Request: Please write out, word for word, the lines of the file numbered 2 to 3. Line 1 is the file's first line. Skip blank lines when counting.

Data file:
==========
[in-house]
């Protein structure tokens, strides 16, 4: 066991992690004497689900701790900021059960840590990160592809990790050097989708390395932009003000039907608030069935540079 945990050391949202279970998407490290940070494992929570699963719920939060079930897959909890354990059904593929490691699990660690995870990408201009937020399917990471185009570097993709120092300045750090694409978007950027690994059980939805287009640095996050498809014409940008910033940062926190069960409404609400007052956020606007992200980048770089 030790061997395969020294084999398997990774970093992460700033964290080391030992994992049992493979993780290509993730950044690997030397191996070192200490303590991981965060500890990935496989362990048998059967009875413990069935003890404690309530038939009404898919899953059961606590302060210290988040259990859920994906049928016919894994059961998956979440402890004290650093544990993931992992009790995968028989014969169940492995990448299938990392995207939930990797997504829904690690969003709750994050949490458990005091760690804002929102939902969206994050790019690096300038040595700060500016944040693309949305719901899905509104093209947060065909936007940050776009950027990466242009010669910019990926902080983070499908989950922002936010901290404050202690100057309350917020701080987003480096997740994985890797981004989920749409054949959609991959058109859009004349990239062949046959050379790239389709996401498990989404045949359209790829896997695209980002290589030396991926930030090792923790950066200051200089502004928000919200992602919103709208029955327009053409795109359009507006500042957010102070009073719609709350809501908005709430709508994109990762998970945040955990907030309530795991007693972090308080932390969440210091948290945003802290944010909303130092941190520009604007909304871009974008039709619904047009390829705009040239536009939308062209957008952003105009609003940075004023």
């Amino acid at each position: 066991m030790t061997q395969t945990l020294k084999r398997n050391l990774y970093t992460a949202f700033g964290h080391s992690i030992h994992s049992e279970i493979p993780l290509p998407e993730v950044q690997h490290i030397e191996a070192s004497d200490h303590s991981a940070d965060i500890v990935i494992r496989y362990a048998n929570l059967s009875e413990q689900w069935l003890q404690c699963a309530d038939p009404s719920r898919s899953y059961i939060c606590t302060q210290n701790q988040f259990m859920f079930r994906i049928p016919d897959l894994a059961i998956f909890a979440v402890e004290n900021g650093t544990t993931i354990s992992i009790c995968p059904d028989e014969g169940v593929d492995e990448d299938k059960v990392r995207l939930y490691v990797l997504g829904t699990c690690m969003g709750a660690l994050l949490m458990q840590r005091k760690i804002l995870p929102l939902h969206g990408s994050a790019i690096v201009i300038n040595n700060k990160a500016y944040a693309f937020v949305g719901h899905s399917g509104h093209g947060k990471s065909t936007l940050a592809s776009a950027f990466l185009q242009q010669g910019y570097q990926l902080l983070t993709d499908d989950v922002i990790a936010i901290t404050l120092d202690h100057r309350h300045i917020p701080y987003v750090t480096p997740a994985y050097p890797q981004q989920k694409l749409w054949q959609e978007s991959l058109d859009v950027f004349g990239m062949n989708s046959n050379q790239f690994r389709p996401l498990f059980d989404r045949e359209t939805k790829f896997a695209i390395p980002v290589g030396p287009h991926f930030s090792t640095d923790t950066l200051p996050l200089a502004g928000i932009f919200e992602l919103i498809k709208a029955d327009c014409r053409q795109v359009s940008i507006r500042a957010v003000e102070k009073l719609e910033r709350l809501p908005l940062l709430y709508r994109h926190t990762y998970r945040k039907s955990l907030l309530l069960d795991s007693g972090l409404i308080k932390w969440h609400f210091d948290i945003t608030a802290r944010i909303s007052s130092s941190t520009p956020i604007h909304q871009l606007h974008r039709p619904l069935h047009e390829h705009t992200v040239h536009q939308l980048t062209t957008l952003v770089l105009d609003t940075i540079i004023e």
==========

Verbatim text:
């Protein structure tokens, strides 16, 4: 066991992690004497689900701790900021059960840590990160592809990790050097989708390395932009003000039907608030069935540079 945990050391949202279970998407490290940070494992929570699963719920939060079930897959909890354990059904593929490691699990660690995870990408201009937020399917990471185009570097993709120092300045750090694409978007950027690994059980939805287009640095996050498809014409940008910033940062926190069960409404609400007052956020606007992200980048770089 030790061997395969020294084999398997990774970093992460700033964290080391030992994992049992493979993780290509993730950044690997030397191996070192200490303590991981965060500890990935496989362990048998059967009875413990069935003890404690309530038939009404898919899953059961606590302060210290988040259990859920994906049928016919894994059961998956979440402890004290650093544990993931992992009790995968028989014969169940492995990448299938990392995207939930990797997504829904690690969003709750994050949490458990005091760690804002929102939902969206994050790019690096300038040595700060500016944040693309949305719901899905509104093209947060065909936007940050776009950027990466242009010669910019990926902080983070499908989950922002936010901290404050202690100057309350917020701080987003480096997740994985890797981004989920749409054949959609991959058109859009004349990239062949046959050379790239389709996401498990989404045949359209790829896997695209980002290589030396991926930030090792923790950066200051200089502004928000919200992602919103709208029955327009053409795109359009507006500042957010102070009073719609709350809501908005709430709508994109990762998970945040955990907030309530795991007693972090308080932390969440210091948290945003802290944010909303130092941190520009604007909304871009974008039709619904047009390829705009040239536009939308062209957008952003105009609003940075004023």
């Amino acid at each position: 066991m030790t061997q395969t945990l020294k084999r398997n050391l990774y970093t992460a949202f700033g964290h080391s992690i030992h994992s049992e279970i493979p993780l290509p998407e993730v950044q690997h490290i030397e191996a070192s004497d200490h303590s991981a940070d965060i500890v990935i494992r496989y362990a048998n929570l059967s009875e413990q689900w069935l003890q404690c699963a309530d038939p009404s719920r898919s899953y059961i939060c606590t302060q210290n701790q988040f259990m859920f079930r994906i049928p016919d897959l894994a059961i998956f909890a979440v402890e004290n900021g650093t544990t993931i354990s992992i009790c995968p059904d028989e014969g169940v593929d492995e990448d299938k059960v990392r995207l939930y490691v990797l997504g829904t699990c690690m969003g709750a660690l994050l949490m458990q840590r005091k760690i804002l995870p929102l939902h969206g990408s994050a790019i690096v201009i300038n040595n700060k990160a500016y944040a693309f937020v949305g719901h899905s399917g509104h093209g947060k990471s065909t936007l940050a592809s776009a950027f990466l185009q242009q010669g910019y570097q990926l902080l983070t993709d499908d989950v922002i990790a936010i901290t404050l120092d202690h100057r309350h300045i917020p701080y987003v750090t480096p997740a994985y050097p890797q981004q989920k694409l749409w054949q959609e978007s991959l058109d859009v950027f004349g990239m062949n989708s046959n050379q790239f690994r389709p996401l498990f059980d989404r045949e359209t939805k790829f896997a695209i390395p980002v290589g030396p287009h991926f930030s090792t640095d923790t950066l200051p996050l200089a502004g928000i932009f919200e992602l919103i498809k709208a029955d327009c014409r053409q795109v359009s940008i507006r500042a957010v003000e102070k009073l719609e910033r709350l809501p908005l940062l709430y709508r994109h926190t990762y998970r945040k039907s955990l907030l309530l069960d795991s007693g972090l409404i308080k932390w969440h609400f210091d948290i945003t608030a802290r944010i909303s007052s130092s941190t520009p956020i604007h909304q871009l606007h974008r039709p619904l069935h047009e390829h705009t992200v040239h536009q939308l980048t062209t957008l952003v770089l105009d609003t940075i540079i004023e």